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Hello I'm working on switching all my keys to ed25519. I've ran this command:

ssh-keygen -t ed25519 -C "user on server"

now it generates a private key and a public key. I copy the public key into the authorized_keys on the HOST (server) and then I was doing these permissions (on the server of course):

HostKey /etc/ssh/ssh_host_ed25519_key
PermitRootLogin no
PubkeyAuthentication yes
AuthorizedKeysFile      .ssh/authorized_keys
PasswordAuthentication no
ChallengeResponseAuthentication no
UsePAM no

My login seems fine, I can login without password and it doesn't allow me to login with a password. On my client I have id_ed25519 and id_ed25519.pub.

One major question I have is why can I edit and change id_ed25519 (the private key) and change some letters in it without having login issues? It isn't until I've edited several letters that I get an error.

My other question is how would I generate a new key for a different server? I want separate keys for separate servers as some computers have access to these servers and others do not. as a security measure if a private / pub key got stolen I'd like to know that machine is compromised but the keys that weren't on that machine were not compromised.

Thanks.

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  • I suggest you split your question into two questions. Generating keys for each server is perfectly valid approach, you just need to name each key differently. May 29, 2018 at 7:33
  • For the first question: this is how public-key cryptography works. I won't go into the details, but changing some values in the private key won't affect logging in (modulus is close enough). May 29, 2018 at 7:33
  • Alright thanks Aulis. Just wanted to make sure it wasn't something wrong with my side.
    – someguy
    May 29, 2018 at 7:37
  • Not sure how to mark as answered it just says I'm not allowed to do anything. but that's all I was really looking for... that answer doesn't seem to be anywhere on the internet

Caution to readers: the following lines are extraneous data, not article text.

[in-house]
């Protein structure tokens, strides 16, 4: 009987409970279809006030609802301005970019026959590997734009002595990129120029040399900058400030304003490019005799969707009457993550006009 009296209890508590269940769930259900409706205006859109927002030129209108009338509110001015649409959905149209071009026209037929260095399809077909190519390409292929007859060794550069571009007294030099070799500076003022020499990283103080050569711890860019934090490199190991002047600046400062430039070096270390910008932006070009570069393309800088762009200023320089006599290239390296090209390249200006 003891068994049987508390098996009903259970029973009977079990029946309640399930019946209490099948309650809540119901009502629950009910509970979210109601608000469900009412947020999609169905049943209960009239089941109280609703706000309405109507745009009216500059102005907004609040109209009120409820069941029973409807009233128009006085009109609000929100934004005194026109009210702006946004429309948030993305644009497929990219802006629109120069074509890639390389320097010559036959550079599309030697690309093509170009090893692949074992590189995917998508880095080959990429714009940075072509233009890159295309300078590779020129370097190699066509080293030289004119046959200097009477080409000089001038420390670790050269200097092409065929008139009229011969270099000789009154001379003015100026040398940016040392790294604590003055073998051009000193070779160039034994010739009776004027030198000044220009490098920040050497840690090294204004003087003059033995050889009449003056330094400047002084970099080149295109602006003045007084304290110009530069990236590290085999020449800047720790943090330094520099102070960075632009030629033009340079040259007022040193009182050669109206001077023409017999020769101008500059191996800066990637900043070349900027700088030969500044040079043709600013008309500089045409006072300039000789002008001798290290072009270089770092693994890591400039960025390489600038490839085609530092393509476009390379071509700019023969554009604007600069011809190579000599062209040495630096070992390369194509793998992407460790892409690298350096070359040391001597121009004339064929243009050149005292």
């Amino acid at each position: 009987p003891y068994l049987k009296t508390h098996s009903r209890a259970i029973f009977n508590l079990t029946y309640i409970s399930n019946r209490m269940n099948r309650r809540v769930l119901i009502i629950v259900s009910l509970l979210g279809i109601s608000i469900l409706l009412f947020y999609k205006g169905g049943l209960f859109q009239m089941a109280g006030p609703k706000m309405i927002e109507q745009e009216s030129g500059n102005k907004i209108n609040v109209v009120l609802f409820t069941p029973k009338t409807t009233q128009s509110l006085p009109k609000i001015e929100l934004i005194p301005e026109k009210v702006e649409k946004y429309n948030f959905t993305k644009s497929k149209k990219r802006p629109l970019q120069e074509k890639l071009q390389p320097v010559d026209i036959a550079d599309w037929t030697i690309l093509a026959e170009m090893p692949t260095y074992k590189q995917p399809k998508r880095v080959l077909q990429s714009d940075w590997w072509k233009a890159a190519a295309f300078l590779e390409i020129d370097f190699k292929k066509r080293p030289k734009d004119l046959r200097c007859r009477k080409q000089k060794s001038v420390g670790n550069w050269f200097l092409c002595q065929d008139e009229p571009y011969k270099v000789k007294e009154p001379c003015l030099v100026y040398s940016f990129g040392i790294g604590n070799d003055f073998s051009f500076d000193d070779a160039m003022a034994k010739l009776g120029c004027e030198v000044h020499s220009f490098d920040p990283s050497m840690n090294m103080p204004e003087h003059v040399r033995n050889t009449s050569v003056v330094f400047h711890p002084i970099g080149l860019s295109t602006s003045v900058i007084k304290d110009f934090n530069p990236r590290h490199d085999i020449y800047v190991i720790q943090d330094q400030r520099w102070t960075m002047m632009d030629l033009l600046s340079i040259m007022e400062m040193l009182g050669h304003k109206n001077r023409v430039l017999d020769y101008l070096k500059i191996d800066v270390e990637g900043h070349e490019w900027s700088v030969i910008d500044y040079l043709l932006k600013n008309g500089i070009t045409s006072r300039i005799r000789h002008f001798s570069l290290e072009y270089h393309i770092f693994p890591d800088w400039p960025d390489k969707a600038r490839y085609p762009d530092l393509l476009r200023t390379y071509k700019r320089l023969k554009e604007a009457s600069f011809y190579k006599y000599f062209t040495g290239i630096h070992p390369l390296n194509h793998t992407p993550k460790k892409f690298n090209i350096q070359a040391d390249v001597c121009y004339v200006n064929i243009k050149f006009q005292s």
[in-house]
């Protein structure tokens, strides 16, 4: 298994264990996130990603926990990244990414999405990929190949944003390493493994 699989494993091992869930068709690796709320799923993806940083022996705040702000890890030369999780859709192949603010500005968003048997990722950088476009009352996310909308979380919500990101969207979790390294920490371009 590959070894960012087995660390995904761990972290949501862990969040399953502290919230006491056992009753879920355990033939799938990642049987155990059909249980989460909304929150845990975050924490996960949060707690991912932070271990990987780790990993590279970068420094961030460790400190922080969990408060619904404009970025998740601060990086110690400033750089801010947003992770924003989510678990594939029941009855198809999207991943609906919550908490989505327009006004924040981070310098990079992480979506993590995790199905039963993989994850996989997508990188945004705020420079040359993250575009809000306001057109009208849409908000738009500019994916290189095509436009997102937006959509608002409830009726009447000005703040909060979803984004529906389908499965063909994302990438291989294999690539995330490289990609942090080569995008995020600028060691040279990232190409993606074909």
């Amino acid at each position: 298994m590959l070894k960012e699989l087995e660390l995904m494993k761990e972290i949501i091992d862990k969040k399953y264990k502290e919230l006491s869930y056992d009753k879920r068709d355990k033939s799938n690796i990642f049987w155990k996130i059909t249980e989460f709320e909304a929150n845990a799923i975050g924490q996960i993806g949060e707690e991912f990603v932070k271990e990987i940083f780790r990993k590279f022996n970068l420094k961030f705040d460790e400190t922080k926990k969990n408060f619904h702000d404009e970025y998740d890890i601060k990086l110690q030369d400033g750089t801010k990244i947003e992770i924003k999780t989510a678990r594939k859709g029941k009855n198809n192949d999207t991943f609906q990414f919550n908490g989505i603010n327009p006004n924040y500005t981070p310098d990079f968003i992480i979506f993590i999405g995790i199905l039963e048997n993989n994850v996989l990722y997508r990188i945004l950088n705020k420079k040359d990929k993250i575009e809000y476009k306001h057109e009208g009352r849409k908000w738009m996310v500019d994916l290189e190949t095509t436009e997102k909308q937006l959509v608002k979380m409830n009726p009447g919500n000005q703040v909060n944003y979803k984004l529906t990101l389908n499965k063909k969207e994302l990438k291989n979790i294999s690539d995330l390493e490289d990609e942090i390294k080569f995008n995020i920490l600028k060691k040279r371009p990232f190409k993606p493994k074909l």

– someguy
    May 29, 2018 at 7:39
  • @someguy You have to have an answer to mark it as accepted. Regardless of Aulis Ronkainen (and whether or not they intend to write up an answer), you can always write an answer to your own question and mark it as accepted. May 29, 2018 at 13:02

1 Answer 1

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I can provide the answers.

  1. "One major question I have is why can I edit and change id_ed25519 (the private key) and change some letters in it without having login issues? It isn't until I've edited several letters that I get an error."

You can in fact change some characters from your keys without getting an error. This is how public-key cryptography works. If you only change just a few characters the key will allow to login. This is because the implementation of checking the multiplication is still close enough to the correct one. It doesn't have to be an absolute match.

  1. "My other question is how would I generate a new key for a different server? I want separate keys for separate servers as some computers have access to these servers and others do not. as a security measure if a private / pub key got stolen I'd like to know that machine is compromised but the keys that weren't on that machine were not compromised."

I believe you can do that. Separate keys for separate servers can be configured to sshd. I'm not not quite sure what you are asking here. Could you please specify this? I mean, how else you would approach this?

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